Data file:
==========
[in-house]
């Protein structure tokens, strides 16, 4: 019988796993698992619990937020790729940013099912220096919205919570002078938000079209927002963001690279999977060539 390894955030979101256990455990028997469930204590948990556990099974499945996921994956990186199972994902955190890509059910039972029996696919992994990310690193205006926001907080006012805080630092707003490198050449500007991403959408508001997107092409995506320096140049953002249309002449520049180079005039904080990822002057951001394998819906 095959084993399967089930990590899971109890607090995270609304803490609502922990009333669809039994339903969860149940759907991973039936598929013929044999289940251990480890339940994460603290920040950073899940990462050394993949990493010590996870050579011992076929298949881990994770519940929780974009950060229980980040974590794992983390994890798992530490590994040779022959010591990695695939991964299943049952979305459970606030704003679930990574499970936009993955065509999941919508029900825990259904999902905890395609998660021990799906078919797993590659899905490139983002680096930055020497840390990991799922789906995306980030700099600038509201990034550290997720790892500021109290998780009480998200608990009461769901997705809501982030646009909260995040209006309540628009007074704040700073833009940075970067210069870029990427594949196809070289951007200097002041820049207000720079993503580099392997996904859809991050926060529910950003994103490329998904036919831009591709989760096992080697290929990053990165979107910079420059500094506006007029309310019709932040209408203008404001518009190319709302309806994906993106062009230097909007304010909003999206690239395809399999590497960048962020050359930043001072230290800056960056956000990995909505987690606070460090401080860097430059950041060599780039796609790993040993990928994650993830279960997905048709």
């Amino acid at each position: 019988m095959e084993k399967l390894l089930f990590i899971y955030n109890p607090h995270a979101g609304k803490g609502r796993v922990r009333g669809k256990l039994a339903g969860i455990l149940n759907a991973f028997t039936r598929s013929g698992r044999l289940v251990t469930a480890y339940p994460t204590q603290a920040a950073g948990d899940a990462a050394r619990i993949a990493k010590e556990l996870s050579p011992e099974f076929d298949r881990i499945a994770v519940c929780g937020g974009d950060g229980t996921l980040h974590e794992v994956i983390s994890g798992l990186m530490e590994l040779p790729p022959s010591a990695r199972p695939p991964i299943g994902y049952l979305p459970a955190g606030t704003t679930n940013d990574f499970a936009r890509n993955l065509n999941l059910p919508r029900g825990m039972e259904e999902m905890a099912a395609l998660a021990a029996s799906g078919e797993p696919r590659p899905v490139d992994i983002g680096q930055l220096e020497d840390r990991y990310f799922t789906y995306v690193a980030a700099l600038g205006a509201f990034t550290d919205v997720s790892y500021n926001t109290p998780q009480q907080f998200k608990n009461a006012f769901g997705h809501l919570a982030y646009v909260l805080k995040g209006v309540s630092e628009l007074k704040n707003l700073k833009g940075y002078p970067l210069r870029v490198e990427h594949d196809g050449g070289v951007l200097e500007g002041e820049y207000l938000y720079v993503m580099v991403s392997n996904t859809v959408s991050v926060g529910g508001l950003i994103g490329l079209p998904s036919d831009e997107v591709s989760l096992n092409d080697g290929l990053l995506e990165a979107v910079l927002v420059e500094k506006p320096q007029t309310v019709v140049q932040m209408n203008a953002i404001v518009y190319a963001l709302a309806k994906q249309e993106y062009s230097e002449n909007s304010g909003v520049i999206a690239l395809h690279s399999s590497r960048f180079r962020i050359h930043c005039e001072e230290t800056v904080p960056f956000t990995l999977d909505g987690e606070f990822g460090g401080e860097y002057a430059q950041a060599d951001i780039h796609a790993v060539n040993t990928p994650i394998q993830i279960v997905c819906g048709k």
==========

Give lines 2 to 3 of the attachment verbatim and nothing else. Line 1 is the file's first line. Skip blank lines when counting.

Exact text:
């Protein structure tokens, strides 16, 4: 019988796993698992619990937020790729940013099912220096919205919570002078938000079209927002963001690279999977060539 390894955030979101256990455990028997469930204590948990556990099974499945996921994956990186199972994902955190890509059910039972029996696919992994990310690193205006926001907080006012805080630092707003490198050449500007991403959408508001997107092409995506320096140049953002249309002449520049180079005039904080990822002057951001394998819906 095959084993399967089930990590899971109890607090995270609304803490609502922990009333669809039994339903969860149940759907991973039936598929013929044999289940251990480890339940994460603290920040950073899940990462050394993949990493010590996870050579011992076929298949881990994770519940929780974009950060229980980040974590794992983390994890798992530490590994040779022959010591990695695939991964299943049952979305459970606030704003679930990574499970936009993955065509999941919508029900825990259904999902905890395609998660021990799906078919797993590659899905490139983002680096930055020497840390990991799922789906995306980030700099600038509201990034550290997720790892500021109290998780009480998200608990009461769901997705809501982030646009909260995040209006309540628009007074704040700073833009940075970067210069870029990427594949196809070289951007200097002041820049207000720079993503580099392997996904859809991050926060529910950003994103490329998904036919831009591709989760096992080697290929990053990165979107910079420059500094506006007029309310019709932040209408203008404001518009190319709302309806994906993106062009230097909007304010909003999206690239395809399999590497960048962020050359930043001072230290800056960056956000990995909505987690606070460090401080860097430059950041060599780039796609790993040993990928994650993830279960997905048709």
């Amino acid at each position: 019988m095959e084993k399967l390894l089930f990590i899971y955030n109890p607090h995270a979101g609304k803490g609502r796993v922990r009333g669809k256990l039994a339903g969860i455990l149940n759907a991973f028997t039936r598929s013929g698992r044999l289940v251990t469930a480890y339940p994460t204590q603290a920040a950073g948990d899940a990462a050394r619990i993949a990493k010590e556990l996870s050579p011992e099974f076929d298949r881990i499945a994770v519940c929780g937020g974009d950060g229980t996921l980040h974590e794992v994956i983390s994890g798992l990186m530490e590994l040779p790729p022959s010591a990695r199972p695939p991964i299943g994902y049952l979305p459970a955190g606030t704003t679930n940013d990574f499970a936009r890509n993955l065509n999941l059910p919508r029900g825990m039972e259904e999902m905890a099912a395609l998660a021990a029996s799906g078919e797993p696919r590659p899905v490139d992994i983002g680096q930055l220096e020497d840390r990991y990310f799922t789906y995306v690193a980030a700099l600038g205006a509201f990034t550290d919205v997720s790892y500021n926001t109290p998780q009480q907080f998200k608990n009461a006012f769901g997705h809501l919570a982030y646009v909260l805080k995040g209006v309540s630092e628009l007074k704040n707003l700073k833009g940075y002078p970067l210069r870029v490198e990427h594949d196809g050449g070289v951007l200097e500007g002041e820049y207000l938000y720079v993503m580099v991403s392997n996904t859809v959408s991050v926060g529910g508001l950003i994103g490329l079209p998904s036919d831009e997107v591709s989760l096992n092409d080697g290929l990053l995506e990165a979107v910079l927002v420059e500094k506006p320096q007029t309310v019709v140049q932040m209408n203008a953002i404001v518009y190319a963001l709302a309806k994906q249309e993106y062009s230097e002449n909007s304010g909003v520049i999206a690239l395809h690279s399999s590497r960048f180079r962020i050359h930043c005039e001072e230290t800056v904080p960056f956000t990995l999977d909505g987690e606070f990822g460090g401080e860097y002057a430059q950041a060599d951001i780039h796609a790993v060539n040993t990928p994650i394998q993830i279960v997905c819906g048709k």